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Upload or Modify Extended Abstract, Handout, and/or Presentation

Abstract Modification Paper Program Deadline:
15 November 2013

Final Extended Abstract Deadline:
6 March 2014

An abstract fee of $95 (payable by credit card or purchase order) is charged at the time of submission (refundable only if abstract is not accepted).

Authors of accepted presentations will be notified via e-mail by late-September 2013.

All abstracts, extended abstracts and presentations will be available on the AMS Web site at no cost.


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Second Symposium on Prediction of the Madden-Julian Oscillation: Impacts on Weather and Climate Extremes

Program: Conferences, Symposia, and Town Halls
View by day and at-a-glance, includes author index and personal scheduler

Call for Papers

The Madden–Julian oscillation (MJO) is the most prominent mode of tropical intraseasonal variability in the climate system. The influence of the MJO has been demonstrated in monsoon systems, precipitation and temperature, upper ocean variability in the tropics and high latitudes, tropical–extratropical teleconnection patterns. Especially, the MJO influences weather extremes, such as tropical cyclones and hurricanes, flood, fire, and climate extremes, such as ENSO and NAO. Monitoring and forecasting the MJO and its global impacts can bring substantial benefits for the economies and societies. We propose a special symposium to be held at the AMS 2014 Annual Meeting.  The Symposium will focus on impacts of the MJO on weather and climate extreme and naturally fits to the 2014 AMS Annual Meeting theme of “Weather and Climate extremes.”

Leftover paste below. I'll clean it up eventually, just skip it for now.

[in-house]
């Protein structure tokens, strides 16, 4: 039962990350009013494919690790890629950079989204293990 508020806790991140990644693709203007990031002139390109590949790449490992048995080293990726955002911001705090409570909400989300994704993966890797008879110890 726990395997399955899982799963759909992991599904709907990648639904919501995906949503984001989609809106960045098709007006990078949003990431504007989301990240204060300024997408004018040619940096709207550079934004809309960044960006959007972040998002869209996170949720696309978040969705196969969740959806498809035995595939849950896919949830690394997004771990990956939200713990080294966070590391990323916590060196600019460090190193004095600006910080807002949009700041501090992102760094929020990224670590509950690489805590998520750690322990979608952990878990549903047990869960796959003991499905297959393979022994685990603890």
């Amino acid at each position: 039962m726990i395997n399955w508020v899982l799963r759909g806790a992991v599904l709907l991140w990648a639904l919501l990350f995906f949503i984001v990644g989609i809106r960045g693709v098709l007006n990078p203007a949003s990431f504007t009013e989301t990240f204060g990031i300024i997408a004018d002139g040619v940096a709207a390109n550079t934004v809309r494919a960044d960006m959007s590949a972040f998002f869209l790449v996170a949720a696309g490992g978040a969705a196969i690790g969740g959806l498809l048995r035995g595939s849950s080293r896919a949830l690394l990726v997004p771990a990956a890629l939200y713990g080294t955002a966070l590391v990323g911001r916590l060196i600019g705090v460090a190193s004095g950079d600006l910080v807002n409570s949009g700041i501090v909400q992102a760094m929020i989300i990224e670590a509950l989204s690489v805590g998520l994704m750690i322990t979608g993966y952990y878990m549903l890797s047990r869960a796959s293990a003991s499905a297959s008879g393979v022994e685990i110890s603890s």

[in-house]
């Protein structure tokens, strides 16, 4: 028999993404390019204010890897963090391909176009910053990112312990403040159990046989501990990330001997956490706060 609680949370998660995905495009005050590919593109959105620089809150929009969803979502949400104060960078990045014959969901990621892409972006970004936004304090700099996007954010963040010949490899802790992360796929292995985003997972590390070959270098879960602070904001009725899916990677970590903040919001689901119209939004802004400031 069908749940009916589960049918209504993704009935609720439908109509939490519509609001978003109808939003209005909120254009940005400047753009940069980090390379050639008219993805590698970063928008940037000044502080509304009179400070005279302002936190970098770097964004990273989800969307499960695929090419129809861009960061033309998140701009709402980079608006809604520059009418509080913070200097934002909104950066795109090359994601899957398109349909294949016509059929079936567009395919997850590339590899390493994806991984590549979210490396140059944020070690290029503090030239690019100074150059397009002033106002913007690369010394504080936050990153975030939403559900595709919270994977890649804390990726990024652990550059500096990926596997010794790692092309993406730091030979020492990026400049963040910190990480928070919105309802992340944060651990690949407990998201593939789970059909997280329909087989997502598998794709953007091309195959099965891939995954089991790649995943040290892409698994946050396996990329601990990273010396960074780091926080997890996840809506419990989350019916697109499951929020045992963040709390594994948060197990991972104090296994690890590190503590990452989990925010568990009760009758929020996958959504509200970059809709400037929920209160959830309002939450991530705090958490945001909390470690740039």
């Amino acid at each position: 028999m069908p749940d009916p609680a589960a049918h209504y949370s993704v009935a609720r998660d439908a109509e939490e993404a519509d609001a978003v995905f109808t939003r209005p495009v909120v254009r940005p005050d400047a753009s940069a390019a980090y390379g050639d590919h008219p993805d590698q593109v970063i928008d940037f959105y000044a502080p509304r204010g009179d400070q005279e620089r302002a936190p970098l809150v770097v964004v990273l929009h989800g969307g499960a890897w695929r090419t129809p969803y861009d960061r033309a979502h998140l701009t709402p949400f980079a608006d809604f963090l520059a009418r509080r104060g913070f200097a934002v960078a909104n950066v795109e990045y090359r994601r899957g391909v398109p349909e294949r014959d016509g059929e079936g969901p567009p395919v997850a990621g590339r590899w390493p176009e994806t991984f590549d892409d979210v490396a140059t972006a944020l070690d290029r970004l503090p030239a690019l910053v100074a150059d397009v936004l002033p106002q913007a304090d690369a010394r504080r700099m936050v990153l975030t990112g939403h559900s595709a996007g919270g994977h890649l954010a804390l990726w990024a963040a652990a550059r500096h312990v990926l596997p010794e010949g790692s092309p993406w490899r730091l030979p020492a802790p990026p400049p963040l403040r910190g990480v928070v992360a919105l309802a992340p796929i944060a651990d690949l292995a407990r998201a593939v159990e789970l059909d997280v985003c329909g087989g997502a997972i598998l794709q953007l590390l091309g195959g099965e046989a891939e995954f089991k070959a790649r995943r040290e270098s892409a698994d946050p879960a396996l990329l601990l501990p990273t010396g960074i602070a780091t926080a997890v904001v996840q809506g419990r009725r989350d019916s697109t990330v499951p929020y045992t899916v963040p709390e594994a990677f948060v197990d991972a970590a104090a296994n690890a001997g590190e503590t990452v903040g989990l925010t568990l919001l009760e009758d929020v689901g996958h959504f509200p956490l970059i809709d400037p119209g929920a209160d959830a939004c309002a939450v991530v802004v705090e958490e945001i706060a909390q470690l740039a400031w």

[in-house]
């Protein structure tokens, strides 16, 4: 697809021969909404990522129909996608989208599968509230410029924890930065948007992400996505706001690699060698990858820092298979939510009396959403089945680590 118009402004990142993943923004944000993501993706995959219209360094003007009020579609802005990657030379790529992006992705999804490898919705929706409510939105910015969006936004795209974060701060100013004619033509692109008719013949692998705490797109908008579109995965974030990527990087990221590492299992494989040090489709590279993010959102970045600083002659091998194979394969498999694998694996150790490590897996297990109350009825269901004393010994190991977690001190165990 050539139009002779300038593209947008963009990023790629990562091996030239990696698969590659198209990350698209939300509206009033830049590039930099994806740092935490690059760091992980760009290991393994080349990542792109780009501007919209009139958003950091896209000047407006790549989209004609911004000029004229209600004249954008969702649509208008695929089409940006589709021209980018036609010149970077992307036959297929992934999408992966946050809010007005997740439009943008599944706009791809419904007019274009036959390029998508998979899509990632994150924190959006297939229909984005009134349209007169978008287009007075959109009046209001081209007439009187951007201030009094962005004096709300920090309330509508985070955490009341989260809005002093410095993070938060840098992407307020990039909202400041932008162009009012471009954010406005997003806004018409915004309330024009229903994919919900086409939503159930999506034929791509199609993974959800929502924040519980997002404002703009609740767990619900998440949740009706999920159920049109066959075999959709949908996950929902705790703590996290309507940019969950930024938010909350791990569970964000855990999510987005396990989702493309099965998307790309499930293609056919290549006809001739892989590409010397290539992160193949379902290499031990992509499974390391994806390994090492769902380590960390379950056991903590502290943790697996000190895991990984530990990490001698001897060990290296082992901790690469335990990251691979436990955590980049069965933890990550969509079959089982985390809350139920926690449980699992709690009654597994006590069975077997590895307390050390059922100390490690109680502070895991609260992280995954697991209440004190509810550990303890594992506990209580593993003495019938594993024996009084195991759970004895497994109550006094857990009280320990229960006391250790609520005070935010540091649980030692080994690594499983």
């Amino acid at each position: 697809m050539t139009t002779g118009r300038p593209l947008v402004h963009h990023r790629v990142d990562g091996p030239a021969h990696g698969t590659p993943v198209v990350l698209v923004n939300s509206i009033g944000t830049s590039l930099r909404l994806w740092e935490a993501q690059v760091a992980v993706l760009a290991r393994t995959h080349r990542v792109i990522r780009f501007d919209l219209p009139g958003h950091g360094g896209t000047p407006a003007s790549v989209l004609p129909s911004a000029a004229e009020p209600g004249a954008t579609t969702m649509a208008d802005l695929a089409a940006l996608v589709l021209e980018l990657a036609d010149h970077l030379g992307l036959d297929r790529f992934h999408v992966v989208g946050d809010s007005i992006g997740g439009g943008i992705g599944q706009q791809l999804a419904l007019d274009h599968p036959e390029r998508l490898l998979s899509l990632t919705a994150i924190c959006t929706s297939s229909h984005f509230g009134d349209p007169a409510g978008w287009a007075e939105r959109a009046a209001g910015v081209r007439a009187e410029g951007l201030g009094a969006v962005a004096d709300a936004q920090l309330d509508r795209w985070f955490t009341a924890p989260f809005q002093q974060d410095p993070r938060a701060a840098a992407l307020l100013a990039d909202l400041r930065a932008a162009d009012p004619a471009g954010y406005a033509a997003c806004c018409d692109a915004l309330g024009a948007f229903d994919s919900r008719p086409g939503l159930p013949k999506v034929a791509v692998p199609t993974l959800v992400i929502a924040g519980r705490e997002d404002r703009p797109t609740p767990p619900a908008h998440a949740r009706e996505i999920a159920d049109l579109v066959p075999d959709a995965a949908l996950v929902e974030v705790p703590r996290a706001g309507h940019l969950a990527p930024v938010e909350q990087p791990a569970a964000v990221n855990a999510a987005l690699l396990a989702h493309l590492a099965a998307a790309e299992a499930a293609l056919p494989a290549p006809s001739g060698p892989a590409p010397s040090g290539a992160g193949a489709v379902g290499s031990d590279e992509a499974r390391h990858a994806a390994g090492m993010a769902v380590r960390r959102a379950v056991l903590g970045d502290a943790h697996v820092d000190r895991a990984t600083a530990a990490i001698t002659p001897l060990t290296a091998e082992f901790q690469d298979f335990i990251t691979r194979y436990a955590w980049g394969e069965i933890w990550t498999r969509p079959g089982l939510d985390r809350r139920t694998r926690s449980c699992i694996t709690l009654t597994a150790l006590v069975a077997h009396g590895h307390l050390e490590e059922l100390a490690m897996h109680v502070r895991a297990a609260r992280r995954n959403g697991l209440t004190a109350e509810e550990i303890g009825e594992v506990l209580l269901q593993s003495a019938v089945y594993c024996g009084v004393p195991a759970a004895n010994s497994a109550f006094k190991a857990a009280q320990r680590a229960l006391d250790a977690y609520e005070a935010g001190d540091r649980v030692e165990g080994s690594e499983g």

The symposium is proposed to cover theoretical, observational, modeling, predictability and forecast studies on MJO interaction with and impacts on the following topics:

  • Extreme weather events, such as precipitation, floods, fire, tornados, lightning, cold outbreaks and heat waves, tropical cyclones and hurricanes;
  • Climate modes, such as ENSO, NAO, AAO, IOD, and their impacts on global weather;
  • Crucial climate phenomena, such as the Indonesian throughflow, Wyrtki jets, circumpolar circulation, ITCZ, tropopause, and monsoons;
  • Atmospheric circulations, especially tropical-extratropical teleconnections;
  • Crucial components in the Earth System, such as atmospheric composition, aerosol, upper-ocean primary production, sea level height, and sea ice.

The proposed symposium will include invited talks, regular oral and postal presentations and will be organized within the Fifth Conference on Weather, Climate, and the New Energy Economy. The symposium is expected to draw participants from academia, research institutes, operational forecast centers, private forecast and consulting companies worldwide.

For additional information, please contact Charles Jones (e-mail: cjones@eri.ucsb.edu) or Bradford S. Barrett (e-mail: bbarrett@usna.edu).